Surf Line Stations

One day in 1959, I was driving by Santa Fe’s main line tracks in Buena Park, California, and noticed a small wooden station there. I drove by there a couple of months later, and the station was gone. This started me thinking; “Hmm, these things seem to be vanishing just like steam locomotives did.”

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Construction of Southern Pacific’s
 Colton-Palmdale Cutoff


The line in use at Sullivan’s Curve. Santa Fe’s Super C is overtaking helpers on an SP freight as both head toward the summit of Cajon Pass. Super C is eastbound by timetable direction, while the SP freight is westbound (heading toward San Francisco).

In 1966 and 1967, Southern Pacific provided a rare spectacle for me – construction of a brand-new main line.

In 1876, the railroad completed its San Joaquin Line from Central California over the Tehachapi Mountains to Los Angeles, then it proceeded to build the Sunset Route east toward El Paso and New Orleans. However, by the middle of the Twentieth Century, the Los Angeles area had become a bottleneck for traffic to the southeast, so SP planned a bypass. Read more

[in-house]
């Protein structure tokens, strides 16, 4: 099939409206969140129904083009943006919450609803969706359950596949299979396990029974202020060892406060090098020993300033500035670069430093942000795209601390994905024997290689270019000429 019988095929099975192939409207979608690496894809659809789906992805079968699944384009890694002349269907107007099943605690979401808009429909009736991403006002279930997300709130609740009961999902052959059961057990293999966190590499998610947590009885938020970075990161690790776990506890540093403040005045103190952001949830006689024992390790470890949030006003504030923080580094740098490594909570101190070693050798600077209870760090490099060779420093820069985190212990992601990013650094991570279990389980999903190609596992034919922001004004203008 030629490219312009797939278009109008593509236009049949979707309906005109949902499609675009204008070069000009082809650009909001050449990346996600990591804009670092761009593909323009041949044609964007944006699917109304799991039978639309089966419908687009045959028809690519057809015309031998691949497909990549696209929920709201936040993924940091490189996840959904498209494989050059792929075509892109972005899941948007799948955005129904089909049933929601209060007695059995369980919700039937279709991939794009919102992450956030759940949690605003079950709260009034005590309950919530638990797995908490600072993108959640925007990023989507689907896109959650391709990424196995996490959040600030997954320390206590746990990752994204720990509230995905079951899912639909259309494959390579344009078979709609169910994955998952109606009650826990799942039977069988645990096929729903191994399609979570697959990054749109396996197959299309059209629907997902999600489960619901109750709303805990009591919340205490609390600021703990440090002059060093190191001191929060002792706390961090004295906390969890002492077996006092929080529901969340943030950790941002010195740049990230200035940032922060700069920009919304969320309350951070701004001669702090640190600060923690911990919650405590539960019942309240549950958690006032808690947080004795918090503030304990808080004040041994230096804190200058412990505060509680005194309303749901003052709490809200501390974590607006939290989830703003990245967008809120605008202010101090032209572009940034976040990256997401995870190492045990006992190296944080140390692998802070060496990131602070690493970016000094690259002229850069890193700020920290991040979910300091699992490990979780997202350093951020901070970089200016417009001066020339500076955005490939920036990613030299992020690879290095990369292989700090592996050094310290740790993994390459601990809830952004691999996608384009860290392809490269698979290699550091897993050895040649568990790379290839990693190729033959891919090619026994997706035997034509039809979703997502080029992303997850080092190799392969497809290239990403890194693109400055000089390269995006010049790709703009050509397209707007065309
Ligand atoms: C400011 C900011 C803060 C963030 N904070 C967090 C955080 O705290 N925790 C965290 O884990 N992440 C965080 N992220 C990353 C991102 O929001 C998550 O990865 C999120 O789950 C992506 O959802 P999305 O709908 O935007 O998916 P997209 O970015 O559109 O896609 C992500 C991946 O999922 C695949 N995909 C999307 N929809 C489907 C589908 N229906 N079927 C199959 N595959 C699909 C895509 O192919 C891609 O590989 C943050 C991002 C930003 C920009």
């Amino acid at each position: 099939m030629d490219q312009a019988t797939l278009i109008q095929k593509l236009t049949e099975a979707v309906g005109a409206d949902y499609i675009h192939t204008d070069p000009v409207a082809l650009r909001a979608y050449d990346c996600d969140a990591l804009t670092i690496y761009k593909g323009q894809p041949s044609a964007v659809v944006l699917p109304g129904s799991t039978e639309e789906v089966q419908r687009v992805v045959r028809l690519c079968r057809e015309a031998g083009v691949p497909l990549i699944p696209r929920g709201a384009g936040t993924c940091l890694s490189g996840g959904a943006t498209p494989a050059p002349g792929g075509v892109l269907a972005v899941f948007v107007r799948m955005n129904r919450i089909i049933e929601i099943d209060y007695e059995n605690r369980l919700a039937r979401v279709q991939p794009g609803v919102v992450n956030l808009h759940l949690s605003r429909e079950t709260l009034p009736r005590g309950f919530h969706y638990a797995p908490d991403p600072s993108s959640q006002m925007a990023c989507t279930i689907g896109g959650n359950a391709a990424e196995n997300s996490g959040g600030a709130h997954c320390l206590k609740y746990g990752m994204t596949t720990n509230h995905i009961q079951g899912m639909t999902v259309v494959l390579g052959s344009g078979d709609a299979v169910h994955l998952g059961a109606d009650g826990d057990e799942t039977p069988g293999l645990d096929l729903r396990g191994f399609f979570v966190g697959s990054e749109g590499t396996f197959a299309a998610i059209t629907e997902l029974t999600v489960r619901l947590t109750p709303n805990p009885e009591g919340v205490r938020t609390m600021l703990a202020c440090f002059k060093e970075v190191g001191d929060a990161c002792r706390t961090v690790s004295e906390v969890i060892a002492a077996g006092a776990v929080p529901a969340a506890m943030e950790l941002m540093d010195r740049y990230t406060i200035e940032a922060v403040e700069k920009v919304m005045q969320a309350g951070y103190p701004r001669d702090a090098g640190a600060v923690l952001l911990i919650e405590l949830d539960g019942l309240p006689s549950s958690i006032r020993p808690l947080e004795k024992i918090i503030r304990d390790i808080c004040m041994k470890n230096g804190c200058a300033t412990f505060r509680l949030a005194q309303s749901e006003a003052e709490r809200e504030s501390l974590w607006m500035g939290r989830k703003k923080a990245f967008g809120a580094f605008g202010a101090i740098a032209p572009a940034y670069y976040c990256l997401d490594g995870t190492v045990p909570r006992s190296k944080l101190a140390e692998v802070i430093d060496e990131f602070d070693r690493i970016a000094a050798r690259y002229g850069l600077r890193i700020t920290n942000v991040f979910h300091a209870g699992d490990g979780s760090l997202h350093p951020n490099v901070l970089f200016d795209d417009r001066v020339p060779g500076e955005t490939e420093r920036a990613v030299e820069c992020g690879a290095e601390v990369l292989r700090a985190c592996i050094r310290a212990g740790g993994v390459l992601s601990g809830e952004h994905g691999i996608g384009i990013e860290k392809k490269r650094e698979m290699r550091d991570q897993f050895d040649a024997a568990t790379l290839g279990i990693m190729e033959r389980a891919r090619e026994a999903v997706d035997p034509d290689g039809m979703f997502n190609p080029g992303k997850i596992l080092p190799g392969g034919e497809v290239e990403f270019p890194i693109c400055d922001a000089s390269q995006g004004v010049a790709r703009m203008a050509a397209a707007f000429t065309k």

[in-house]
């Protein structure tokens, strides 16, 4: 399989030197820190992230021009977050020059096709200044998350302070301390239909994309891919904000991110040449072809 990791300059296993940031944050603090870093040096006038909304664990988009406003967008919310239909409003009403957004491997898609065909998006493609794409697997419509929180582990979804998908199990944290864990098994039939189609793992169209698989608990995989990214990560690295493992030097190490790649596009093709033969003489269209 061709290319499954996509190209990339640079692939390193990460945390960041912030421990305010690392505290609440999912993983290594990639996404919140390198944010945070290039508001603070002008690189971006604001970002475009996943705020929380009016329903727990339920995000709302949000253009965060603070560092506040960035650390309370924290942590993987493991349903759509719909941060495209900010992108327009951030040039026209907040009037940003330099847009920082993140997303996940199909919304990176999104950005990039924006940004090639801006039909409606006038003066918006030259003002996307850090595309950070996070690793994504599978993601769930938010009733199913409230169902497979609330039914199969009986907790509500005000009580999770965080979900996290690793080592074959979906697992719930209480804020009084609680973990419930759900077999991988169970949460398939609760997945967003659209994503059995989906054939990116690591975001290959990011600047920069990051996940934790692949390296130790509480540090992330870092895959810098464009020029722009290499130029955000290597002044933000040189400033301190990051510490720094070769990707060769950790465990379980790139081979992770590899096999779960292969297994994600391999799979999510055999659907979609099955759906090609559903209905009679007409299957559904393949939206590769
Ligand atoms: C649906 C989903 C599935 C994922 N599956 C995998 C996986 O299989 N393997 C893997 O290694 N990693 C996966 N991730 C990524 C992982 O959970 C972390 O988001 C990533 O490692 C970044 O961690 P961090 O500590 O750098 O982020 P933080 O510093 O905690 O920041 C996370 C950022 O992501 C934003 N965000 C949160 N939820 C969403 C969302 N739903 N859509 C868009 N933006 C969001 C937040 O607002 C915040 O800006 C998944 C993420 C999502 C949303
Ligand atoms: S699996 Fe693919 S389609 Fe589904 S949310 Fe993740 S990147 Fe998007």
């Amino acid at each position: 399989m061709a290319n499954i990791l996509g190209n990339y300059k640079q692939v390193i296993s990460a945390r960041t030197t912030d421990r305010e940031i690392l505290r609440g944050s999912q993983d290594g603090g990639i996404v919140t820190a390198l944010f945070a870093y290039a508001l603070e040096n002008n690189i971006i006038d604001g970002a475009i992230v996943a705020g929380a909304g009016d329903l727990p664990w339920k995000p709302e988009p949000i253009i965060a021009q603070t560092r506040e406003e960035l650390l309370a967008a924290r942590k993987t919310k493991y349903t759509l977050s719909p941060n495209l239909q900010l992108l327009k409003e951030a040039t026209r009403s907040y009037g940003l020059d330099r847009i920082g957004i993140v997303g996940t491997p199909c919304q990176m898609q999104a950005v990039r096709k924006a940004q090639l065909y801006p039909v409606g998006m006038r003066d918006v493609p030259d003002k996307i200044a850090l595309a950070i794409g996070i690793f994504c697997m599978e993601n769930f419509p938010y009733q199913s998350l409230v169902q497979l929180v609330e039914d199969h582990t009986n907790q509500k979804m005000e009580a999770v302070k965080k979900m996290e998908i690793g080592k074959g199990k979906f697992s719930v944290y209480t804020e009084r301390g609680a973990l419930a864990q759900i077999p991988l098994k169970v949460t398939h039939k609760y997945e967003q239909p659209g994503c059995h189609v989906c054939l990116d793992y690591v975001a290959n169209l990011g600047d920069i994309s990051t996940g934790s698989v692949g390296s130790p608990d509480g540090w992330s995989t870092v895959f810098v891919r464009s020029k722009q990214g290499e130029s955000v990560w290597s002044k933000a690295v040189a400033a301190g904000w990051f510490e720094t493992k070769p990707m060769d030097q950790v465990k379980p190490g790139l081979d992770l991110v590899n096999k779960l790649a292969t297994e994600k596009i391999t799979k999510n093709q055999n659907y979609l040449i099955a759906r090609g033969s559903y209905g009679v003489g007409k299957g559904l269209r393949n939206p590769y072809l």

Newhall, California - February 9, 1971
Newhall, California – February 9, 1971

Completion of Southern Pacific’s San Joaquin line in 1876 was Los Angeles’ first rail connection to the rest of the country. It required a 6976 foot tunnel between the Santa Clarita and San Fernando valleys.

I photographed the west end of the tunnel (by timetable direction) on the afternoon of February 9, 1971. Why this date? Early that morning the 6.6 magnitude Sylmar Earthquake caused major damage in the area, killing 44 people. I drove up to see how the tunnel had held up, and the view through it correctly indicated there were no problems.


However, just past the far end of the tunnel, the interchanges of Interstate 5 with Interstate 210 and California Highway 14, then under construction, had collapsed on the tracks.

Sylmar, California – February 11, 1971

The railroad was back in service in a few days, but the highway bridges took over a year to rebuild, with strengthened columns.

History repeated itself in 1994 when the Northridge Earthquake again caused bridge collapses at the interchange. The road closures resulted in a major increase in Metrolink service on what was now their Antelope Valley Line, and this increased service remains today.

Gordon Glattenberg – Photographs and text Copyright 2016